On my first show for MSNBC last June, I sat down at Langley with CIA Director Mike Pompeo, now President Donald Trump's nominee for secretary of state. A quick read of the transcript will not only explain the sudden change at Foggy Bottom but also should reassure any fair-minded person that a much-needed infusion of talent and presidential trust is on the way.
It's been hard to find anyone in the White House to say a bad word about the character or personality of Rex Tillerson or a good word about his leadership at State. The friction between the White House personnel shop and Tillerson's chief of staff, Margaret Peterlin, is the worst-kept secret inside the Beltway, and the glacial pace of staffing up the political ranks has angered national security conservatives. Those foreign policy wonks tend to admire the director of policy planning, Brian Hook, but look in vain around the department for anyone else with anything resembling a theory of the world on which to operate the world's link to the United States.
Other key jobs remain unfilled, including the undersecretary for arms control and international security affairs and the U.S. representative to the U.N. mission in Geneva; both jobs have much to do with holding Iran to account to the deal struck under the Obama administration. The undersecretary for management is another empty office, even though veterans of the bureaucracy from past Republican presidents remain available.
Tillerson has also failed to push nominees for crucial ambassador posts, such as Richard Grenell as ambassador to Germany, the most important non-nuclear power in the world. Other important embassies, such as those in South Korea, Turkey and South Africa, lack even a nominee, though numerous and very qualified candidates abound. The paperwork gridlock of an isolated and uninfluential secretary of state brought the conservative pro-Trumpers and career State Department staff together in agreement that the department was a massive shipwreck.
It is no accident that Trump used the word "energy"when he spoke approvingly of his new nominee. Pompeo will work quickly and decisively with key allies such as Tom Cotton, R-Ark., in the Senate to reinvigorate the department. First in his class at West Point and an editor of the Harvard Law Review, Pompeo got key experience in the ways of the Washington swamp at the law firm Williams & Connolly before he went as far as possible from it to Wichita to launch a successful career in business and then Congress.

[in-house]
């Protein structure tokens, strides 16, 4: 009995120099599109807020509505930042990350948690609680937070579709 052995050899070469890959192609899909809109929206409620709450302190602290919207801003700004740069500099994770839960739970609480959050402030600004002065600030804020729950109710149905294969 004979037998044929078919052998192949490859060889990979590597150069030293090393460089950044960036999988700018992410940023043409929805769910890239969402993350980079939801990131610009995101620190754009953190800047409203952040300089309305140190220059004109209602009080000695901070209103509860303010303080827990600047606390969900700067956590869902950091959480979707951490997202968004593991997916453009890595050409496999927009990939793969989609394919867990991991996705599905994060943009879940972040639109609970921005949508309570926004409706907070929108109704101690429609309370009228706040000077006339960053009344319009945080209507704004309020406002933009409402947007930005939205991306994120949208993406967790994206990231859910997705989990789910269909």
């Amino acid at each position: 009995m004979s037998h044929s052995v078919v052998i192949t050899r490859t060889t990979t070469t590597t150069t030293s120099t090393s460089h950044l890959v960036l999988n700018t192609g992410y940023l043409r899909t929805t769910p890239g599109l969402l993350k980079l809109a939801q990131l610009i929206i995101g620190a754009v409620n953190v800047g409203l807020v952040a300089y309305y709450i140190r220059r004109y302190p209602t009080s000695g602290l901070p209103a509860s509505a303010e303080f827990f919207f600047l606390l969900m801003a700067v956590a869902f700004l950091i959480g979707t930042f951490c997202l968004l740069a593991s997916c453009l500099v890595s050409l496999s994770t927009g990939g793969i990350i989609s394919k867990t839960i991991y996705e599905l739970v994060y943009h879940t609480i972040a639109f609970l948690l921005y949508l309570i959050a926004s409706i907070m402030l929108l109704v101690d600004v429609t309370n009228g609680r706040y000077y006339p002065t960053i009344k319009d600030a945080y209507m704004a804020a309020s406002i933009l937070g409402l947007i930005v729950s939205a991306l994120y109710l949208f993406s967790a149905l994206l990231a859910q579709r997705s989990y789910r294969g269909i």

Most importantly, Pompeo agrees with Trump's priorities and understands that his job is to serve Trump's agenda, not create one of his own. When he says to a counterpart, "The president believes . . . ," Pompeo will himself be believed. Like George Shultz with President Ronald Reagan and Henry Kissinger with President Richard Nixon, the boss needs a trusted right arm, not a distant figure of uncertain commitment to core presidential goals.
More changes may be in the wind as a president fresh off a year of policy successes but personal shortfalls looks to reorient for the midterm elections. Secretary of State Pompeo will be part of a largely successful national security team of Defense Secretary Jim Mattis, national security adviser H.R. McMaster and other Cabinet members as well as the superb commanders at the Pentagon.
Trump's nominee for CIA director, Gina Haspel, obviously enjoys the confidence of her predecessor and the president. With quick work staffing up at State, the country will have made a complete break with the disastrous policies of the Obama years. It was a sudden and somewhat rough change, but necessary to national security. Now if the Senate Democrats who have stalled so many appointees charged with protecting the nation's defenses and interests will cooperate with Senate Republicans, the hard work of opposing an increasingly ascendant China and an increasingly reckless Russia can accelerate.